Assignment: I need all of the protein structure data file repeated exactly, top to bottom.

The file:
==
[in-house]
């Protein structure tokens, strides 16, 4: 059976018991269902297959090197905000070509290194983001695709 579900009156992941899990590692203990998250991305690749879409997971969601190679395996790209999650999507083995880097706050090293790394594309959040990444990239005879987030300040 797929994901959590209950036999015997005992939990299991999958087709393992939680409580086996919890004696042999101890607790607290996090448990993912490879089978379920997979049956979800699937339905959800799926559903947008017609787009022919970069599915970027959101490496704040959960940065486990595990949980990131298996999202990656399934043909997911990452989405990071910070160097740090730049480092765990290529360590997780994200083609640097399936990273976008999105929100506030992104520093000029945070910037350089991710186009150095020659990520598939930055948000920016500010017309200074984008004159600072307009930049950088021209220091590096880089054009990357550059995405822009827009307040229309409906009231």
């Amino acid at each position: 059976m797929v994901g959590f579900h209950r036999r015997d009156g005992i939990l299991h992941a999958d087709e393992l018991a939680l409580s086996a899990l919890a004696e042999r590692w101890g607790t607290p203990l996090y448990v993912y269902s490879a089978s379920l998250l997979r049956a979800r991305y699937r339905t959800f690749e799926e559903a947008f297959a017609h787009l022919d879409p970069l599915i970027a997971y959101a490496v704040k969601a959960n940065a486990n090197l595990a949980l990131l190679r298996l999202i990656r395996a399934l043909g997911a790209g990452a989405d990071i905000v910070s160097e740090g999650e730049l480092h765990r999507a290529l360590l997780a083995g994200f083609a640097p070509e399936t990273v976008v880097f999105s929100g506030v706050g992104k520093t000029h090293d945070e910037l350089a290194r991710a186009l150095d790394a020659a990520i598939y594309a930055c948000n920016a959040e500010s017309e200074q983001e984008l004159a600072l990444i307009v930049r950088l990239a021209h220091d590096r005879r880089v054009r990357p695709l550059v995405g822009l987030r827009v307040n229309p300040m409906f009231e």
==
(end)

[in-house]
């Protein structure tokens, strides 16, 4: 059976018991269902297959090197905000070509290194983001695709 579900009156992941899990590692203990998250991305690749879409997971969601190679395996790209999650999507083995880097706050090293790394594309959040990444990239005879987030300040 797929994901959590209950036999015997005992939990299991999958087709393992939680409580086996919890004696042999101890607790607290996090448990993912490879089978379920997979049956979800699937339905959800799926559903947008017609787009022919970069599915970027959101490496704040959960940065486990595990949980990131298996999202990656399934043909997911990452989405990071910070160097740090730049480092765990290529360590997780994200083609640097399936990273976008999105929100506030992104520093000029945070910037350089991710186009150095020659990520598939930055948000920016500010017309200074984008004159600072307009930049950088021209220091590096880089054009990357550059995405822009827009307040229309409906009231």
């Amino acid at each position: 059976m797929v994901g959590f579900h209950r036999r015997d009156g005992i939990l299991h992941a999958d087709e393992l018991a939680l409580s086996a899990l919890a004696e042999r590692w101890g607790t607290p203990l996090y448990v993912y269902s490879a089978s379920l998250l997979r049956a979800r991305y699937r339905t959800f690749e799926e559903a947008f297959a017609h787009l022919d879409p970069l599915i970027a997971y959101a490496v704040k969601a959960n940065a486990n090197l595990a949980l990131l190679r298996l999202i990656r395996a399934l043909g997911a790209g990452a989405d990071i905000v910070s160097e740090g999650e730049l480092h765990r999507a290529l360590l997780a083995g994200f083609a640097p070509e399936t990273v976008v880097f999105s929100g506030v706050g992104k520093t000029h090293d945070e910037l350089a290194r991710a186009l150095d790394a020659a990520i598939y594309a930055c948000n920016a959040e500010s017309e200074q983001e984008l004159a600072l990444i307009v930049r950088l990239a021209h220091d590096r005879r880089v054009r990357p695709l550059v995405g822009l987030r827009v307040n229309p300040m409906f009231e």